Well, when he was playing with Miles there was a lot of light touch going on. They would really pull the rhythm apart.
Yeah, back then you had Herbie Hancock and Ron Carter and they were playing more, accompanying Miles. But once he left Miles, I wouldn’t put him in the category of a light-hitting drummer. But it depends on the musician. There’s so much to music that I never want to inhibit a person from playing the way they play. And so I’m very careful. When a person has great musical sensibilities, great time feeling, then I’m inclined to give them a head, so to speak, and that would be playing less time than I would play with a lighter touch. I’m very open, I don’t have any strict dictums that I say people must do this or that. I believe in the freedom of jazz. I think jazz is suck a beautiful force because it is free and it lets people express themselves. As long as we are on basically the same page, which you have to be otherwise it’s cacophony and not harmony. As long as people have that sensibility, then I like things to be not planned out. Miles was like that too. Miles never wanted to talk to anybody and tell them what to play, and I’m like that. I hate to talk to musicians. If they’re capable of playing with me then they should know what to do. And Miles was like that, too. Yes, you have to at times, but generally, no. I don’t want to talk and have to explain well, this is what you should do and this is what happens here and this happens there. I think I shouldn’t have to do that, so I believe in that jazz is free expression. It’s the only music that gives the performer that much freedom, and that’s sort of the aspect of it that I love.

Is there still an element of surprise? Can a musician you’re playing with still catch you off balance?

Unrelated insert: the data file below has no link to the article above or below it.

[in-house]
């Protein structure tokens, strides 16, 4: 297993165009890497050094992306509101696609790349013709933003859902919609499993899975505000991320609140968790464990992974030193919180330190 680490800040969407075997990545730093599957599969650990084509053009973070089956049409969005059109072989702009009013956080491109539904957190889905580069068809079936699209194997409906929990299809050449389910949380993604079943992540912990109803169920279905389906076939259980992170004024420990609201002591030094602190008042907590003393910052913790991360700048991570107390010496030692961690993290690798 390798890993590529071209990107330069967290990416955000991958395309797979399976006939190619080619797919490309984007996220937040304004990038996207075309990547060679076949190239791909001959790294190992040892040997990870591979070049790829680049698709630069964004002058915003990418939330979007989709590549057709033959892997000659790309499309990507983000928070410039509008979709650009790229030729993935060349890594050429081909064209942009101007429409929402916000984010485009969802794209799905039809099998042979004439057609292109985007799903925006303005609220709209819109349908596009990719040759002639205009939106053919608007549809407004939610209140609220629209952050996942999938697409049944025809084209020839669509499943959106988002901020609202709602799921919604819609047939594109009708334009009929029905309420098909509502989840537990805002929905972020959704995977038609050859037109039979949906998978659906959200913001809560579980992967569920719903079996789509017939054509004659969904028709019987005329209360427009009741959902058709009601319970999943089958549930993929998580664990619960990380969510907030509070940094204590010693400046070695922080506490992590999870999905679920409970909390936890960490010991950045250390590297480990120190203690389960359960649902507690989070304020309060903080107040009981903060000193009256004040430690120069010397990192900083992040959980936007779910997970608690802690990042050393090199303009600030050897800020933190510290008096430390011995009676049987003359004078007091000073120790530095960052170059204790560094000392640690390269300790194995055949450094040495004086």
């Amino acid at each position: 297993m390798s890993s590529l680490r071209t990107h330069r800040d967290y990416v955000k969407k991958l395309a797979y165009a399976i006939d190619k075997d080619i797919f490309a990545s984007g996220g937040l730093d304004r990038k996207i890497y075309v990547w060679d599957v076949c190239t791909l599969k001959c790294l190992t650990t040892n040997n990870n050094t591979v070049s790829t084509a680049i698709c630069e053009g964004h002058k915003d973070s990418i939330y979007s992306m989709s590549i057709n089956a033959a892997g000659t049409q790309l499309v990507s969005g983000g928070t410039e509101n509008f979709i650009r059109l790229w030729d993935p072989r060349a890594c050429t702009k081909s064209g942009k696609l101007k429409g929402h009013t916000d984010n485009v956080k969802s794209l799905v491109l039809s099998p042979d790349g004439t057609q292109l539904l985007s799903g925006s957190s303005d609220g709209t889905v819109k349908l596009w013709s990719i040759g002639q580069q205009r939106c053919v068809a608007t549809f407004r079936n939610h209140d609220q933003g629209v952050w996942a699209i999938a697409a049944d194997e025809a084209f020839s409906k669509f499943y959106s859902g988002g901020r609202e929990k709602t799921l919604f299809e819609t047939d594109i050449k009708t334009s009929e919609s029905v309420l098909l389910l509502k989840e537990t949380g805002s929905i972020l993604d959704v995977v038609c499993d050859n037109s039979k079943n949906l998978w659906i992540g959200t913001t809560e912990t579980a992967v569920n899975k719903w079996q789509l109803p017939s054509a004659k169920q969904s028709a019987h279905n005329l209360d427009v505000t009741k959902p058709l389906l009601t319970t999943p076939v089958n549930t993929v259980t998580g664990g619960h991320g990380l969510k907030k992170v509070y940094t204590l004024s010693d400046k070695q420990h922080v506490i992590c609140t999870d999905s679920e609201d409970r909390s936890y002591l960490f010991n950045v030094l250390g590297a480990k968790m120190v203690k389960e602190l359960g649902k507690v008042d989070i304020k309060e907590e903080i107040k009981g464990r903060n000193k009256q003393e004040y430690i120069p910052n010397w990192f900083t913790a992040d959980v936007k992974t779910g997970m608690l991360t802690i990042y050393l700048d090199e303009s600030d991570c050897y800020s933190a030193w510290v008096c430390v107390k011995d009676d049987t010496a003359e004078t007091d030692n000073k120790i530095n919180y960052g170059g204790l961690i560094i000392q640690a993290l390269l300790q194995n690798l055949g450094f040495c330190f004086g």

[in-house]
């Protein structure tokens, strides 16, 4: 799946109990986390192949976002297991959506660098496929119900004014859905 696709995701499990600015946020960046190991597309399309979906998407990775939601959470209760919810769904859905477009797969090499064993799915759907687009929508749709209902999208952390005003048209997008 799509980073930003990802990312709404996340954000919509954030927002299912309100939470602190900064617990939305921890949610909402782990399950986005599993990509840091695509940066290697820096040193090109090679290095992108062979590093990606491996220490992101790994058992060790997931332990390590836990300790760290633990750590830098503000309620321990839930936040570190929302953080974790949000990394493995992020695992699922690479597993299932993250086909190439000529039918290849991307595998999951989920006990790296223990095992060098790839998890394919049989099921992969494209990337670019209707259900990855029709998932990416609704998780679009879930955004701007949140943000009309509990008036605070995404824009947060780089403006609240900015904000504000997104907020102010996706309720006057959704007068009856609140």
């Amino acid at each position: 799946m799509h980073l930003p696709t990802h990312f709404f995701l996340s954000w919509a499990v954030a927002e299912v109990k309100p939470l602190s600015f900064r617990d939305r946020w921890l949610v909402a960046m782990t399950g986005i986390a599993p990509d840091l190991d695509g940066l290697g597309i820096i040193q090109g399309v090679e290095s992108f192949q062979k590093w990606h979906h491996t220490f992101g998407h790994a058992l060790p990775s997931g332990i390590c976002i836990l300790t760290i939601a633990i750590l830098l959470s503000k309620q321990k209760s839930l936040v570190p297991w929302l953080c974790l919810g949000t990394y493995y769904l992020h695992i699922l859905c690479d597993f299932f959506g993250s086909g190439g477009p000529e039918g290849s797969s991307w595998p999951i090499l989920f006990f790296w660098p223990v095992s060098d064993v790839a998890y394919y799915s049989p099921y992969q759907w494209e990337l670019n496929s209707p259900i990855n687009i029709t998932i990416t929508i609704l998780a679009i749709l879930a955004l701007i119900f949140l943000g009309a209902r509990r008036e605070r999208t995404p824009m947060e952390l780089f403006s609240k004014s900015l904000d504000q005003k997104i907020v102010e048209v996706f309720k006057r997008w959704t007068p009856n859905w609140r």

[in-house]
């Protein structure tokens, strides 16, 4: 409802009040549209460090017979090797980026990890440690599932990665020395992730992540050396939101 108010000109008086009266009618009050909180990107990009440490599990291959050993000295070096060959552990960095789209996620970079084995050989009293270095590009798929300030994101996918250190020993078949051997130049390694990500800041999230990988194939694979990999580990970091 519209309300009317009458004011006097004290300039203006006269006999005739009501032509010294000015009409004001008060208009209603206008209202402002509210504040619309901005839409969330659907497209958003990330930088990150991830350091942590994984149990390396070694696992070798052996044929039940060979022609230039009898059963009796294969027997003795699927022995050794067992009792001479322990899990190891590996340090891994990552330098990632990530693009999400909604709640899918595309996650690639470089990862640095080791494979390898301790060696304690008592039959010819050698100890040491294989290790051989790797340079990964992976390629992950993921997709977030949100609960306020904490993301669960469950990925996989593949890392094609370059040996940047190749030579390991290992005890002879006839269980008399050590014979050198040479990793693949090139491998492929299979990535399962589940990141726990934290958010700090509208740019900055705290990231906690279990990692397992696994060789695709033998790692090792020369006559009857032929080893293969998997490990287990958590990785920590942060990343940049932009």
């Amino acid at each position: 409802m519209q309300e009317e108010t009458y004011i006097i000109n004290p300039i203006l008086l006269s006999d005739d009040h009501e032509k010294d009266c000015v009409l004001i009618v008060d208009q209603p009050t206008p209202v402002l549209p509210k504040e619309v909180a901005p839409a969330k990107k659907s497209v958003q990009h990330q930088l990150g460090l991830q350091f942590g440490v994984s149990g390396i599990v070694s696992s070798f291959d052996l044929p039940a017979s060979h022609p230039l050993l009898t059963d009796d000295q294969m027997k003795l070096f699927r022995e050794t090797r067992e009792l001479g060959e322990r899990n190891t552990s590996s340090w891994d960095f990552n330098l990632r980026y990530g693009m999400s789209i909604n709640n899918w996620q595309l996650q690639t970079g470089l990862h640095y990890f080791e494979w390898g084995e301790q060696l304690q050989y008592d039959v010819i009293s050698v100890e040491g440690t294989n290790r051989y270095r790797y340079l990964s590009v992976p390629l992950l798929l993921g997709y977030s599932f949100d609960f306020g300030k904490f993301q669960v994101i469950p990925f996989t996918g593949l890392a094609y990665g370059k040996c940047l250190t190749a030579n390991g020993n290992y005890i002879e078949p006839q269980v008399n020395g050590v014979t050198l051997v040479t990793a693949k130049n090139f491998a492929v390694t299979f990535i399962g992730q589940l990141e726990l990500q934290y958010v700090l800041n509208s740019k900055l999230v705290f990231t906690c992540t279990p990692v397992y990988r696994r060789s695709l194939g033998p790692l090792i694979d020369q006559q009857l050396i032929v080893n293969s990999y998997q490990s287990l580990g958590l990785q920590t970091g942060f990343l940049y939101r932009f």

Well, throw me off balance, I don’t like the term much. But sure, I’m open to anything a guy plays. I don’t prescribe what my accompanists should play at all, so yeah, I hear lots of things that make me say, wow, great. And I surprise myself. I’ve played and heard things come out of me that – of course, the way I improvise is I don’t think. The thinking goes to the subconscious. I just learn the basic materials, harmony, melody and all these things, then I forget it so that the subjective can really come to the fore. That’s what I feel is real jazz improvisation. I’m not looking to just play the same licks as before over and over again. I think that’s not really improvisation. So I surprise myself at times because as I said I’m not thinking. As a matter of fact, you might have read this before because I’ve said it a couple of times, but I used to pick out little clever riffs, I’d hear it somewhere and think, wow, that would go well with this particular song in our repertoire, I’ll bring this into the gig tonight and I’ll fit it in there and everybody will think Sonny Rollins is really clever. But I can’t do it. I can’t do it, because the music is going so fast that by the time I’m trying to think of a way to put this clever little riff in, it’s too late, it’s gone by already. The moment that it would fit. So you see it’s impossible to think and play at the same time when you’re doing real improvisation. And I’ve tried it, but now I think the heck with it. I’ll try to get to a state where your subconscious is working. That’s real improvisation. Then something’s happening that hasn’t been played out already. And that’s what I do, that’s what I try to do, that’s what I’ve been working towards all my life and I’m still working towards it, you know.

1 comment:

Aleksandra Baldych Presents... said...

Great interview. Sonny is THE master.